British Rearmament Before World War 2

I dont think that really shows that the British economy was in any trouble, more that various governments placed priority in getting rid foreign debt over military expenditures in a time when they felt war was unlikely. Britain had an image to protect, an image that did not mesh well with major debt.

Finally a fellow KGV fan.

I agree more sloops should have been built and I have never understood the reasons why they did not do so.

All good points. I often think it would have been for the best if RAF leadership took a ride on an experimental bomber and met a fiery end.

To be fair Britain was not a land power so I can partially understand the rationale behind keeping a small army. Given what they had I think the generals did quite well. Just could have had better equipment when it came to tanks and AT weaponry, plans for mass production of said equipment, and some plans for mass conscription and rapid army expansion.
The main issue with British Industry was underinvestment. The UK was ramped up significantly during WW1 but either used existing equipment and techniques or bought machine tools from the US all of which were getting very long in the tooth by WW2, the UK had no incentive to modernise production techniques as they had a massive captive market in the Empire. They also weren't too keen to encourage the Dominions to produce hardware seeing them as a source of raw materials and markets for finished goods.

The Australians continued to produce the SMLE even when the superior and more easily produced No. 4 rifle was available partly because Britain wanted too much for the production tooling and machine tools to make the new rifles (this was not a new issue, when the SMLE was first made in Australia before WW1 they bought the production tooling from Westinghouse as even with tariffs it was 40% cheaper than the British tooling), the Australians also made the Owen SMG as they felt the STEN was was too expensive for what it was and again the UK was charging like a wounded Rhino for the tooling/production drawings.
 
One thing I've suggested before is shipping obsolete textile machinery to India where entrepreneurs can attempt to take advantage of low wages that no longer quiet existed in Britain.

This would have two advantages.
1. An improved Indian economy with industrial jobs (bad ones but better than unemployment)
2. During and after ww1 Japan became a major competitor in the textile industry and it was their main export. Cut their success in textiles and they won't be in a position to fight wars in the 30s and 40s.
That obsolete textile machinery was still being used as late as the 1960's-early 70's. Another example of massive underinvestment in British industry. The Empire was there to produce raw materials for industries in Britain and markets for British goods.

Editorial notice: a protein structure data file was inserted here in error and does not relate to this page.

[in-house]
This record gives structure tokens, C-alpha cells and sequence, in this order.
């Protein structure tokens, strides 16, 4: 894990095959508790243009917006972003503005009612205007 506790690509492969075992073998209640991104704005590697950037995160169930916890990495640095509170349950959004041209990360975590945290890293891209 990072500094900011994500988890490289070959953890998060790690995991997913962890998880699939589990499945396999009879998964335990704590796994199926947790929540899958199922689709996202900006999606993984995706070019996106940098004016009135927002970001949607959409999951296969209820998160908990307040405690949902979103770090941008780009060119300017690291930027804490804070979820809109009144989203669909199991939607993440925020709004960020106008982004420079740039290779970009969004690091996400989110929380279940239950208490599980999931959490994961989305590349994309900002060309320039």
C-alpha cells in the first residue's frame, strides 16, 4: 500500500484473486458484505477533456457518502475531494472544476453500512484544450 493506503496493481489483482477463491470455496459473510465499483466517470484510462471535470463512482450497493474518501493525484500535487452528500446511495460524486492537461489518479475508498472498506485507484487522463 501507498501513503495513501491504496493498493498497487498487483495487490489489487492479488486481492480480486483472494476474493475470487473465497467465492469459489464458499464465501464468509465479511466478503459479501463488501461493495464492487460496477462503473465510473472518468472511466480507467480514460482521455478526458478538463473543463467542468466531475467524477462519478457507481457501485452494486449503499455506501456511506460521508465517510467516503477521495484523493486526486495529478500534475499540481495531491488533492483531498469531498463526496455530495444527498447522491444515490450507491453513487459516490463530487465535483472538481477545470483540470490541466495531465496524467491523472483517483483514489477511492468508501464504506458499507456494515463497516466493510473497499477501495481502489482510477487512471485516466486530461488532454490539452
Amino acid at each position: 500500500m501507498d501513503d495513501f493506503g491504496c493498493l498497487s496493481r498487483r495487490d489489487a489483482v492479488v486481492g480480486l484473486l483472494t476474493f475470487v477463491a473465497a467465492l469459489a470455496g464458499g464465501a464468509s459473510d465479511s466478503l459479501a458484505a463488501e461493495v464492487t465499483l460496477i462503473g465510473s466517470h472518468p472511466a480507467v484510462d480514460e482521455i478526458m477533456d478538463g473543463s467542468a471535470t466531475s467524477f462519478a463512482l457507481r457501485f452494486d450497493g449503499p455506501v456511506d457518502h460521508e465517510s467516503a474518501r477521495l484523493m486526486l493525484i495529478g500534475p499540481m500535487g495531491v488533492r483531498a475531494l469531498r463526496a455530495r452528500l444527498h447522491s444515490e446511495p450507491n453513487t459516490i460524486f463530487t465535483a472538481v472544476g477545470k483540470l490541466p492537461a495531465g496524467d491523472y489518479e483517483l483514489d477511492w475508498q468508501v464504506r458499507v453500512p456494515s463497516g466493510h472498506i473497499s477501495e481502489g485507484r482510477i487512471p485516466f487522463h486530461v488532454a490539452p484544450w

but the Erie would have been a better deterrent against potential surface raiders than what the RN used up using for escorts.
a couple Eries frees up the crews and ships that were otherwise manning the old battleships for other roles
Think the RN should just start off building River Class frigates in 1935 rather than Flowers in 1939, surface raiders you need something bigger than can be made from small slips. The Erie is no better than a merchant cruiser if a PB or BB turns up in any case.
 
Aircraft production and numbers are locked into peace agreements.

Numbers needed to be kept in line with France and other.

However IMHO, maritime aircraft should be under a separate tally. The RN needed to be smarter and get the RAF to offload carrier air, so the Air Ministry could maximise RAF, and get the RN out of their hair.

The flow on is an earlier FAA. The multi factorial issues could be reduced. Even allowing for the jump from bi-planes, FAA would be allowed to practice Coastal raiding and operating against shore aircraft.

The RN would still need armoured carriers, but reduce side armour and spend more on air defence. A folding wing Hurricane, had being proposed and would allow a point fighter for carriers. FAA would then only need a heavy fighter/ diver and a very robust torp/ bomber.
There was still some doubt that a single naval seat fighter was doable as they saw there would be a need for a navigator to find the carrier again. The USN had worked out how to do this and had various radio and other navigational aids to help, the RN would need to agree that these were practicable and effective first before going for a navilised Sea Hurricane.
 
For the UK I never understood why they didn't use that option for more "colonial" policing operations pre-war, even leaving out their usefulness in a major war.
There were no real colonial policing operations pre-war. That is why the RN maintained forces and bases all over the world. When there were issues they tended to be largely land based in places like North East frontier which were managed by the RAF and the Indian Army and were mostly to deter banditry or inter-tribal warfare.

A C class cruiser or a destroyer division is more than capable of dealing with any naval threat other than someone like the IJN or Regia Marina and there were more significant forces based to deal with those.
 
That obsolete textile machinery was still being used as late as the 1960's-early 70's. Another example of massive underinvestment in British industry. The Empire was there to produce raw materials for industries in Britain and markets for British goods.